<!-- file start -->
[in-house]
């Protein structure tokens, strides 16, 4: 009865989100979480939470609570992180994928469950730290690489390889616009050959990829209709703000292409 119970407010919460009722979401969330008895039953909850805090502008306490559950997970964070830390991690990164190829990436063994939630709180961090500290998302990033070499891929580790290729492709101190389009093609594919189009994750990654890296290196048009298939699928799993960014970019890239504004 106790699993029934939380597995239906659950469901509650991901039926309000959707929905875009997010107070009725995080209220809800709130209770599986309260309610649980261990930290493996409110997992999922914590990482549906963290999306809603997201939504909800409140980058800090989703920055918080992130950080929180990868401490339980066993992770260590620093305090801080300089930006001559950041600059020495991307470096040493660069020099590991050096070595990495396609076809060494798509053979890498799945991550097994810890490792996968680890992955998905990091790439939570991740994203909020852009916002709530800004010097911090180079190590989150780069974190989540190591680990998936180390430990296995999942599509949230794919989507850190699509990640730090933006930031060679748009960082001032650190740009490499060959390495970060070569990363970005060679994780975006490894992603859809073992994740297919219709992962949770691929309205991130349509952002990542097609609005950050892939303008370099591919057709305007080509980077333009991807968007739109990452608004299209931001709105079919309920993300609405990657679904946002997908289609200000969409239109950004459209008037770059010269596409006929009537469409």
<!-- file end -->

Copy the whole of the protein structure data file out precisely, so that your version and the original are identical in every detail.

[in-house]
């Protein structure tokens, strides 16, 4: 009865989100979480939470609570992180994928469950730290690489390889616009050959990829209709703000292409 119970407010919460009722979401969330008895039953909850805090502008306490559950997970964070830390991690990164190829990436063994939630709180961090500290998302990033070499891929580790290729492709101190389009093609594919189009994750990654890296290196048009298939699928799993960014970019890239504004 106790699993029934939380597995239906659950469901509650991901039926309000959707929905875009997010107070009725995080209220809800709130209770599986309260309610649980261990930290493996409110997992999922914590990482549906963290999306809603997201939504909800409140980058800090989703920055918080992130950080929180990868401490339980066993992770260590620093305090801080300089930006001559950041600059020495991307470096040493660069020099590991050096070595990495396609076809060494798509053979890498799945991550097994810890490792996968680890992955998905990091790439939570991740994203909020852009916002709530800004010097911090180079190590989150780069974190989540190591680990998936180390430990296995999942599509949230794919989507850190699509990640730090933006930031060679748009960082001032650190740009490499060959390495970060070569990363970005060679994780975006490894992603859809073992994740297919219709992962949770691929309205991130349509952002990542097609609005950050892939303008370099591919057709305007080509980077333009991807968007739109990452608004299209931001709105079919309920993300609405990657679904946002997908289609200000969409239109950004459209008037770059010269596409006929009537469409």